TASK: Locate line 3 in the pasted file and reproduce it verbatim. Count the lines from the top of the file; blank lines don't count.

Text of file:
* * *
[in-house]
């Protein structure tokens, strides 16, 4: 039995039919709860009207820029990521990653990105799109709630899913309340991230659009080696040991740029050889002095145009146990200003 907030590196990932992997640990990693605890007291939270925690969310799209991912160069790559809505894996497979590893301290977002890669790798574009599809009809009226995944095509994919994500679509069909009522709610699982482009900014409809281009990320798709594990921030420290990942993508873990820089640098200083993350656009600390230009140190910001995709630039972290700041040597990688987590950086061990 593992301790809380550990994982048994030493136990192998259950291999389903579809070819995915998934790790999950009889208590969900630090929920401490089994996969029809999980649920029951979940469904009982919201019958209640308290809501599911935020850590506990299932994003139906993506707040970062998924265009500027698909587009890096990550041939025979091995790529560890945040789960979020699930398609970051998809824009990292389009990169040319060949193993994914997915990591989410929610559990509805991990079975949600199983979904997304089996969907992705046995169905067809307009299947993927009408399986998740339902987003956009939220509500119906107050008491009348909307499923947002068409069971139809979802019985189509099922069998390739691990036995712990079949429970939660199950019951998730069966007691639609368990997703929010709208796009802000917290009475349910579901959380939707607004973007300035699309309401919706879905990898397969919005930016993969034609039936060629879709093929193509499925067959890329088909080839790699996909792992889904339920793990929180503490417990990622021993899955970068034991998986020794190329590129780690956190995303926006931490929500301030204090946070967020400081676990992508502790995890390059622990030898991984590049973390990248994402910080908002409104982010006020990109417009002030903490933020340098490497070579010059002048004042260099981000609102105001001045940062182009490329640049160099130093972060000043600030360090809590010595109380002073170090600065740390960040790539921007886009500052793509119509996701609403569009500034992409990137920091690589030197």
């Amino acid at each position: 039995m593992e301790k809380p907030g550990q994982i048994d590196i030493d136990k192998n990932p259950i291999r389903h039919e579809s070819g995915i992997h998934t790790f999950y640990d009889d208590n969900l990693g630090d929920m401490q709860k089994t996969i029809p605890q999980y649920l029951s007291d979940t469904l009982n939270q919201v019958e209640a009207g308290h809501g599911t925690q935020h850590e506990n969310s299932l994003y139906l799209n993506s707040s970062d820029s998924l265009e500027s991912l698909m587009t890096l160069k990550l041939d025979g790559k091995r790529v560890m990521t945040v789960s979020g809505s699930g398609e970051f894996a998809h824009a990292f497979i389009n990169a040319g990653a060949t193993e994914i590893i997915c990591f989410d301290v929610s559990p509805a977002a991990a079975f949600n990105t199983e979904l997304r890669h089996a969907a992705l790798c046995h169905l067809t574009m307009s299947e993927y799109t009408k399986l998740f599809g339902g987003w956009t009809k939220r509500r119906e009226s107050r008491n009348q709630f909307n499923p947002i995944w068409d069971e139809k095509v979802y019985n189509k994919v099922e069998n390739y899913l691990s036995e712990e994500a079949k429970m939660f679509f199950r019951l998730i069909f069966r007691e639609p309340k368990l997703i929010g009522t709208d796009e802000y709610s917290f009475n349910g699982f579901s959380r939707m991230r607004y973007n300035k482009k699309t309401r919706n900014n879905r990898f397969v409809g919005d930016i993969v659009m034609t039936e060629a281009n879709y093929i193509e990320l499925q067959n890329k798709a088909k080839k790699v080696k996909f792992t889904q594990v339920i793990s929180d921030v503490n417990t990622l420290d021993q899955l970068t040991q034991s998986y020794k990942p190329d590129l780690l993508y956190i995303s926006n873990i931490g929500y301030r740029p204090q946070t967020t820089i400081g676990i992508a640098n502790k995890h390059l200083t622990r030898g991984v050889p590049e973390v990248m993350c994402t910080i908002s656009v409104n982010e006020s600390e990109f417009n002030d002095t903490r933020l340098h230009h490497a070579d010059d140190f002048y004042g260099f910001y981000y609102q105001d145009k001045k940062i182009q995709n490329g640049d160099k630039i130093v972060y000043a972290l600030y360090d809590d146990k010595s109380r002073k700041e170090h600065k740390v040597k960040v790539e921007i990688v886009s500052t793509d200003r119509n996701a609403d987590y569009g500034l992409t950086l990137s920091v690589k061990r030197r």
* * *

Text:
């Amino acid at each position: 039995m593992e301790k809380p907030g550990q994982i048994d590196i030493d136990k192998n990932p259950i291999r389903h039919e579809s070819g995915i992997h998934t790790f999950y640990d009889d208590n969900l990693g630090d929920m401490q709860k089994t996969i029809p605890q999980y649920l029951s007291d979940t469904l009982n939270q919201v019958e209640a009207g308290h809501g599911t925690q935020h850590e506990n969310s299932l994003y139906l799209n993506s707040s970062d820029s998924l265009e500027s991912l698909m587009t890096l160069k990550l041939d025979g790559k091995r790529v560890m990521t945040v789960s979020g809505s699930g398609e970051f894996a998809h824009a990292f497979i389009n990169a040319g990653a060949t193993e994914i590893i997915c990591f989410d301290v929610s559990p509805a977002a991990a079975f949600n990105t199983e979904l997304r890669h089996a969907a992705l790798c046995h169905l067809t574009m307009s299947e993927y799109t009408k399986l998740f599809g339902g987003w956009t009809k939220r509500r119906e009226s107050r008491n009348q709630f909307n499923p947002i995944w068409d069971e139809k095509v979802y019985n189509k994919v099922e069998n390739y899913l691990s036995e712990e994500a079949k429970m939660f679509f199950r019951l998730i069909f069966r007691e639609p309340k368990l997703i929010g009522t709208d796009e802000y709610s917290f009475n349910g699982f579901s959380r939707m991230r607004y973007n300035k482009k699309t309401r919706n900014n879905r990898f397969v409809g919005d930016i993969v659009m034609t039936e060629a281009n879709y093929i193509e990320l499925q067959n890329k798709a088909k080839k790699v080696k996909f792992t889904q594990v339920i793990s929180d921030v503490n417990t990622l420290d021993q899955l970068t040991q034991s998986y020794k990942p190329d590129l780690l993508y956190i995303s926006n873990i931490g929500y301030r740029p204090q946070t967020t820089i400081g676990i992508a640098n502790k995890h390059l200083t622990r030898g991984v050889p590049e973390v990248m993350c994402t910080i908002s656009v409104n982010e006020s600390e990109f417009n002030d002095t903490r933020l340098h230009h490497a070579d010059d140190f002048y004042g260099f910001y981000y609102q105001d145009k001045k940062i182009q995709n490329g640049d160099k630039i130093v972060y000043a972290l600030y360090d809590d146990k010595s109380r002073k700041e170090h600065k740390v040597k960040v790539e921007i990688v886009s500052t793509d200003r119509n996701a609403d987590y569009g500034l992409t950086l990137s920091v690589k061990r030197r």